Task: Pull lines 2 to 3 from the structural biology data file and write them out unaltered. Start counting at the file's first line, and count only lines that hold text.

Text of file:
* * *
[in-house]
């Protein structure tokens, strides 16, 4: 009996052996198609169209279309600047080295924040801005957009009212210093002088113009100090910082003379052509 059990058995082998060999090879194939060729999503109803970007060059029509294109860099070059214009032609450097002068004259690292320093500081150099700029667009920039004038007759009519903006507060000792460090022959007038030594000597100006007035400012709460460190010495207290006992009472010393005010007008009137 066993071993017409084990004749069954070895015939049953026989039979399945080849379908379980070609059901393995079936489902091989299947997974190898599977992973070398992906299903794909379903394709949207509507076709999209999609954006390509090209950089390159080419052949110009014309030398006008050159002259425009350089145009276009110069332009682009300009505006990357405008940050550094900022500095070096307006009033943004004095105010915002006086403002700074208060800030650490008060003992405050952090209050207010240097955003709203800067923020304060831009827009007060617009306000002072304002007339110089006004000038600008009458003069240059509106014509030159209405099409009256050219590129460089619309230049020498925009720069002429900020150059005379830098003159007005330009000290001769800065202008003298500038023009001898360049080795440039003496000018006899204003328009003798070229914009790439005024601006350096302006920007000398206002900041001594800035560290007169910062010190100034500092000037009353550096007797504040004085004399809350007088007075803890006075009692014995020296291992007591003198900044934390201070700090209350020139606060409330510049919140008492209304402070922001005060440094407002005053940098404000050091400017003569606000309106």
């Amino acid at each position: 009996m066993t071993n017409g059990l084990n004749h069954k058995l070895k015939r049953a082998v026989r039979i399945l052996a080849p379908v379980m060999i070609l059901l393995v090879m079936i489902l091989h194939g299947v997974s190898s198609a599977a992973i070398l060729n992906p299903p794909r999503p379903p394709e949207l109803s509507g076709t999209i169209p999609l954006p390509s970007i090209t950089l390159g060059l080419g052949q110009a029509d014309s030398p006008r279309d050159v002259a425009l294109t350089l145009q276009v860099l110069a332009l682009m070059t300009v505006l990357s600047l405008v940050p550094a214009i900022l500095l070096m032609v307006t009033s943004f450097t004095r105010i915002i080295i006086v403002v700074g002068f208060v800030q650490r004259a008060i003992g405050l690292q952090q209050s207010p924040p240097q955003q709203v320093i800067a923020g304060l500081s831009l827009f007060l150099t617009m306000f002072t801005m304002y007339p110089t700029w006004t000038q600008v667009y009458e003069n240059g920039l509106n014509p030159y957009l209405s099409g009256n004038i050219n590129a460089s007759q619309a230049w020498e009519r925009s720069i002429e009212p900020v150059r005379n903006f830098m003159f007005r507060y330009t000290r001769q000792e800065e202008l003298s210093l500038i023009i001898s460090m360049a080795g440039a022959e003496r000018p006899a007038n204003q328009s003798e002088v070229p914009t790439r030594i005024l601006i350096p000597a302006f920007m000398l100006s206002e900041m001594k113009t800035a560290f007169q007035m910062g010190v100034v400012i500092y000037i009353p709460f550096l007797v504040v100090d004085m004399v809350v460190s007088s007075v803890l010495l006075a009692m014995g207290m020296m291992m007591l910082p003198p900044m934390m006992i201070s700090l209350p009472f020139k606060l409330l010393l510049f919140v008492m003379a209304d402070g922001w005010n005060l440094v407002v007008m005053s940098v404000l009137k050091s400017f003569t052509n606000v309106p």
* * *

């Protein structure tokens, strides 16, 4: 009996052996198609169209279309600047080295924040801005957009009212210093002088113009100090910082003379052509 059990058995082998060999090879194939060729999503109803970007060059029509294109860099070059214009032609450097002068004259690292320093500081150099700029667009920039004038007759009519903006507060000792460090022959007038030594000597100006007035400012709460460190010495207290006992009472010393005010007008009137 066993071993017409084990004749069954070895015939049953026989039979399945080849379908379980070609059901393995079936489902091989299947997974190898599977992973070398992906299903794909379903394709949207509507076709999209999609954006390509090209950089390159080419052949110009014309030398006008050159002259425009350089145009276009110069332009682009300009505006990357405008940050550094900022500095070096307006009033943004004095105010915002006086403002700074208060800030650490008060003992405050952090209050207010240097955003709203800067923020304060831009827009007060617009306000002072304002007339110089006004000038600008009458003069240059509106014509030159209405099409009256050219590129460089619309230049020498925009720069002429900020150059005379830098003159007005330009000290001769800065202008003298500038023009001898360049080795440039003496000018006899204003328009003798070229914009790439005024601006350096302006920007000398206002900041001594800035560290007169910062010190100034500092000037009353550096007797504040004085004399809350007088007075803890006075009692014995020296291992007591003198900044934390201070700090209350020139606060409330510049919140008492209304402070922001005060440094407002005053940098404000050091400017003569606000309106």
């Amino acid at each position: 009996m066993t071993n017409g059990l084990n004749h069954k058995l070895k015939r049953a082998v026989r039979i399945l052996a080849p379908v379980m060999i070609l059901l393995v090879m079936i489902l091989h194939g299947v997974s190898s198609a599977a992973i070398l060729n992906p299903p794909r999503p379903p394709e949207l109803s509507g076709t999209i169209p999609l954006p390509s970007i090209t950089l390159g060059l080419g052949q110009a029509d014309s030398p006008r279309d050159v002259a425009l294109t350089l145009q276009v860099l110069a332009l682009m070059t300009v505006l990357s600047l405008v940050p550094a214009i900022l500095l070096m032609v307006t009033s943004f450097t004095r105010i915002i080295i006086v403002v700074g002068f208060v800030q650490r004259a008060i003992g405050l690292q952090q209050s207010p924040p240097q955003q709203v320093i800067a923020g304060l500081s831009l827009f007060l150099t617009m306000f002072t801005m304002y007339p110089t700029w006004t000038q600008v667009y009458e003069n240059g920039l509106n014509p030159y957009l209405s099409g009256n004038i050219n590129a460089s007759q619309a230049w020498e009519r925009s720069i002429e009212p900020v150059r005379n903006f830098m003159f007005r507060y330009t000290r001769q000792e800065e202008l003298s210093l500038i023009i001898s460090m360049a080795g440039a022959e003496r000018p006899a007038n204003q328009s003798e002088v070229p914009t790439r030594i005024l601006i350096p000597a302006f920007m000398l100006s206002e900041m001594k113009t800035a560290f007169q007035m910062g010190v100034v400012i500092y000037i009353p709460f550096l007797v504040v100090d004085m004399v809350v460190s007088s007075v803890l010495l006075a009692m014995g207290m020296m291992m007591l910082p003198p900044m934390m006992i201070s700090l209350p009472f020139k606060l409330l010393l510049f919140v008492m003379a209304d402070g922001w005010n005060l440094v407002v007008m005053s940098v404000l009137k050091s400017f003569t052509n606000v309106p």